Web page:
Mulch protects your trees from soil moisture loss and weed growth while improving tree health and improving appearance. Synthetic tree mulches, whether made from fabric, plastic or rubber, do not decay, so therefore do not improve soil. But the protection they offer to your trees is reason enough to consider their installation.
Landscape fabrics, also known as geotextile material, allow water to pass freely and offer excellent weed suppression. But they are not attractive. In a nursery setting, the fabric allows tree seedlings to thrive without weed competition. But in a landscape setting, the fabric needs a topcoat of bark or gravel. There are different grades of fabric that offer a range of useful lifespans, but five to 10 years is typical.
Plastic is often used in vegetable gardens but its use as synthetic tree mulch is limited. Plastic suppresses weeds but it is not water permeable. Plastic mulch is a helpful weed killer, blocking light and moisture while raising soil temperatures. It can be used as a temporary mulch to kill persistent weeds around trees without the danger of root damage because of chemicals or cultivating.
Shredded rubber mulches gained popularity as a playground cushioning material but are now being used as landscape mulch. Attractive and long lasting, shredded rubber mulch is available in several colors and looks surprisingly like shredded bark or root mulch. A test conducted by the Colorado State Cooperative Extension showed that rubber mulch raised soil temperatures more than traditional wood or bark mulches, but the temperatures were still in a range safe for trees and plants.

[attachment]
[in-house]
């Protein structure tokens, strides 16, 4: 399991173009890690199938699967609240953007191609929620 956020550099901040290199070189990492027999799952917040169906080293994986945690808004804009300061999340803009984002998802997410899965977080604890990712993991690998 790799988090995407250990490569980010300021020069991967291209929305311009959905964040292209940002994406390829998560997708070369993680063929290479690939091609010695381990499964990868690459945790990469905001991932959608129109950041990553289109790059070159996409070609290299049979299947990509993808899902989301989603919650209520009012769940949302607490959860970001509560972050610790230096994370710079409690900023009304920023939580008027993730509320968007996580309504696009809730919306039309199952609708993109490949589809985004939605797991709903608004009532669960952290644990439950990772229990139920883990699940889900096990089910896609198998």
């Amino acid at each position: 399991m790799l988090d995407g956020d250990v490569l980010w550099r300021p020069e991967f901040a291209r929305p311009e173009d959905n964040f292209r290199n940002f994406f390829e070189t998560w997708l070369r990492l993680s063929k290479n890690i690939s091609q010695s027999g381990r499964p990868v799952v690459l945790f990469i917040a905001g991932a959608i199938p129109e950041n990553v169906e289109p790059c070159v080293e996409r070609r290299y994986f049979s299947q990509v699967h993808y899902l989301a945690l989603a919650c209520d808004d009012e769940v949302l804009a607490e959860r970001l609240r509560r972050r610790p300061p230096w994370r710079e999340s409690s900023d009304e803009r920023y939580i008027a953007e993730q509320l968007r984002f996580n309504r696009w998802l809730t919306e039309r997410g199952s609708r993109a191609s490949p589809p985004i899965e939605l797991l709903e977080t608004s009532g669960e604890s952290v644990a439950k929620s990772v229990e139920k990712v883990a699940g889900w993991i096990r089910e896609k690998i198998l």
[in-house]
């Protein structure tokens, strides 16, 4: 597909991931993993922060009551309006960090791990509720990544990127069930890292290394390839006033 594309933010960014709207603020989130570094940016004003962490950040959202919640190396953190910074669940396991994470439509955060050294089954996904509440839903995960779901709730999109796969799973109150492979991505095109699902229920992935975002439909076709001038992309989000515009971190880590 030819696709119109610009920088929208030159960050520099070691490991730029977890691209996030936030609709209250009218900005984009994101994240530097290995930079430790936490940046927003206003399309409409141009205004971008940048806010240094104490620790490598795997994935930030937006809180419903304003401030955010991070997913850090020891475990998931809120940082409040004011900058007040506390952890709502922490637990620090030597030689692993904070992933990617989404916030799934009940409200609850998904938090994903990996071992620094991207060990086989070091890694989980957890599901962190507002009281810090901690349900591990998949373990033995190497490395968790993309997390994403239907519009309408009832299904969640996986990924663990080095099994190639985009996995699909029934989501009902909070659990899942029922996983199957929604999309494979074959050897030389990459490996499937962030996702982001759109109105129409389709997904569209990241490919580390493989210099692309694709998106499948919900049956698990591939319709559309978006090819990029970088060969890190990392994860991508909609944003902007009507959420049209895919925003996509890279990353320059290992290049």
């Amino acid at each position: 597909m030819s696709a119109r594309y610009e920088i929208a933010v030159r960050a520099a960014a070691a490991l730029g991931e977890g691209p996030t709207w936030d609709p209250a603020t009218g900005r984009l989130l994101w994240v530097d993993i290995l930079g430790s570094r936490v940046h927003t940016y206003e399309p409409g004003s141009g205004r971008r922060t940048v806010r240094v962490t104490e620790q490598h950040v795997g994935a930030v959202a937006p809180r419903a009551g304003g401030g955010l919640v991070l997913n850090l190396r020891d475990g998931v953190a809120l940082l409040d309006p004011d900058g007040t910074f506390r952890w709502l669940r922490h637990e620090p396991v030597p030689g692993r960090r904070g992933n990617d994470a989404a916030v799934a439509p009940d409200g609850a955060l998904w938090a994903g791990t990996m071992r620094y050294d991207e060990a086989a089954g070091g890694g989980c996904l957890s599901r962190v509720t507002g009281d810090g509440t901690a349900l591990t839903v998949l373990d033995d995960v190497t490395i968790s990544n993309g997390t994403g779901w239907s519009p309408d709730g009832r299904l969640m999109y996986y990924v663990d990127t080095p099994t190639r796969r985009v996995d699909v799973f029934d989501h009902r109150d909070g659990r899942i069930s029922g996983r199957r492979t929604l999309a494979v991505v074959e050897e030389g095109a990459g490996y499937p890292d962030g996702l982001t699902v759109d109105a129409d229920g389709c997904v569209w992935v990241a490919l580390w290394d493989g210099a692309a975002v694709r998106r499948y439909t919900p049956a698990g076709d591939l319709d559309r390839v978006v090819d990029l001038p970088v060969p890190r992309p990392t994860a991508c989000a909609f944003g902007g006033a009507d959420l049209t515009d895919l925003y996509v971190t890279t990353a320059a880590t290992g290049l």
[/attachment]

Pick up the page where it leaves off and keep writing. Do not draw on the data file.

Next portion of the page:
Mulch is usually thought of as a weed barrier and moisture retainer, but it offers other benefits as well. When used properly, synthetic tree mulches protect the root zones of trees from temperature extremes. They also prevent erosion and reduce soil compaction while minimizing the need for toxic herbicides. When weeds and grass are kept to a minimum, trees are less subject to damage by weed trimmers.
Landscape fabrics should be laid in a single layer. Use ground staples to secure the corners and edges. Allow at least 2 inches of space around the trunk of the tree to allow for growth. Top with 2 to 3 inches of decorative mulch.
Plastic mulch is not installed permanently. It can be stapled in place to kill weeds. Do not cover plastic mulch---you may forget to remove it and it will limit your tree's water and oxygen supply.
Rubber mulch should be spread to a depth of no more than 2 to 3 inches. Depths greater than 4 inches can restrict water and oxygen flow to the root zone. Spread the mulch in a 4- to 6-foot ring around your tree.